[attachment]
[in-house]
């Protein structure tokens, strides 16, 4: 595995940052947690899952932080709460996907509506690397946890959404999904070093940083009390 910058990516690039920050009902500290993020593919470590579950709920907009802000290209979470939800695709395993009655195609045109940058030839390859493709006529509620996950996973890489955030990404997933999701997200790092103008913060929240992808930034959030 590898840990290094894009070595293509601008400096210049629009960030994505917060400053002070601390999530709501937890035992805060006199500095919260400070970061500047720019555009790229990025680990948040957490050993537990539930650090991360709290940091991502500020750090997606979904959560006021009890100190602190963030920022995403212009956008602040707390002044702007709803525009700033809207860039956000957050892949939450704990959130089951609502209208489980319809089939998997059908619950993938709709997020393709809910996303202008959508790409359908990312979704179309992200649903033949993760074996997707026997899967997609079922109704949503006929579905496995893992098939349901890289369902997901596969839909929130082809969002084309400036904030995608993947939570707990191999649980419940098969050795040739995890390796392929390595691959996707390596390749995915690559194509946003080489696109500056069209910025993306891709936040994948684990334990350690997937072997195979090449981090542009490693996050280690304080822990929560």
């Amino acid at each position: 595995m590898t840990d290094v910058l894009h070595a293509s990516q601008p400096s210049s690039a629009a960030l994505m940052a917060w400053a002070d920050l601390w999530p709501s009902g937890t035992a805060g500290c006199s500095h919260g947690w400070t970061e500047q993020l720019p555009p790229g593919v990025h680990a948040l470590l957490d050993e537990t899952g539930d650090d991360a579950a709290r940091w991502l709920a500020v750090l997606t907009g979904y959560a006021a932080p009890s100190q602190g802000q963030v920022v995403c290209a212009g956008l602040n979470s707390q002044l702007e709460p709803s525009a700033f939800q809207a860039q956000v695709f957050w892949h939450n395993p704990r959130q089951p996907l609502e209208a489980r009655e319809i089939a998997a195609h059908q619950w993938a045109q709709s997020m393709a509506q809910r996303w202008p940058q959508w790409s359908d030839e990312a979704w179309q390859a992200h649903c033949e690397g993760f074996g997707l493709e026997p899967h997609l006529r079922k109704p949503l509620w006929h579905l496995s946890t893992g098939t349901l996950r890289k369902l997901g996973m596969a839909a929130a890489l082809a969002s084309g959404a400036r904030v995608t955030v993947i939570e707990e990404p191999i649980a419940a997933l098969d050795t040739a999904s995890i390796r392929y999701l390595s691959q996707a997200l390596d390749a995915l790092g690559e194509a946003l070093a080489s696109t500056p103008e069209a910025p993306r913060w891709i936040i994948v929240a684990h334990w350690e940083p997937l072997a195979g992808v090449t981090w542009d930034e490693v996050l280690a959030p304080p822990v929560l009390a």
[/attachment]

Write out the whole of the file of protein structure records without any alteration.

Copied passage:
[in-house]
């Protein structure tokens, strides 16, 4: 595995940052947690899952932080709460996907509506690397946890959404999904070093940083009390 910058990516690039920050009902500290993020593919470590579950709920907009802000290209979470939800695709395993009655195609045109940058030839390859493709006529509620996950996973890489955030990404997933999701997200790092103008913060929240992808930034959030 590898840990290094894009070595293509601008400096210049629009960030994505917060400053002070601390999530709501937890035992805060006199500095919260400070970061500047720019555009790229990025680990948040957490050993537990539930650090991360709290940091991502500020750090997606979904959560006021009890100190602190963030920022995403212009956008602040707390002044702007709803525009700033809207860039956000957050892949939450704990959130089951609502209208489980319809089939998997059908619950993938709709997020393709809910996303202008959508790409359908990312979704179309992200649903033949993760074996997707026997899967997609079922109704949503006929579905496995893992098939349901890289369902997901596969839909929130082809969002084309400036904030995608993947939570707990191999649980419940098969050795040739995890390796392929390595691959996707390596390749995915690559194509946003080489696109500056069209910025993306891709936040994948684990334990350690997937072997195979090449981090542009490693996050280690304080822990929560």
């Amino acid at each position: 595995m590898t840990d290094v910058l894009h070595a293509s990516q601008p400096s210049s690039a629009a960030l994505m940052a917060w400053a002070d920050l601390w999530p709501s009902g937890t035992a805060g500290c006199s500095h919260g947690w400070t970061e500047q993020l720019p555009p790229g593919v990025h680990a948040l470590l957490d050993e537990t899952g539930d650090d991360a579950a709290r940091w991502l709920a500020v750090l997606t907009g979904y959560a006021a932080p009890s100190q602190g802000q963030v920022v995403c290209a212009g956008l602040n979470s707390q002044l702007e709460p709803s525009a700033f939800q809207a860039q956000v695709f957050w892949h939450n395993p704990r959130q089951p996907l609502e209208a489980r009655e319809i089939a998997a195609h059908q619950w993938a045109q709709s997020m393709a509506q809910r996303w202008p940058q959508w790409s359908d030839e990312a979704w179309q390859a992200h649903c033949e690397g993760f074996g997707l493709e026997p899967h997609l006529r079922k109704p949503l509620w006929h579905l496995s946890t893992g098939t349901l996950r890289k369902l997901g996973m596969a839909a929130a890489l082809a969002s084309g959404a400036r904030v995608t955030v993947i939570e707990e990404p191999i649980a419940a997933l098969d050795t040739a999904s995890i390796r392929y999701l390595s691959q996707a997200l390596d390749a995915l790092g690559e194509a946003l070093a080489s696109t500056p103008e069209a910025p993306r913060w891709i936040i994948v929240a684990h334990w350690e940083p997937l072997a195979g992808v090449t981090w542009d930034e490693v996050l280690a959030p304080p822990v929560l009390a």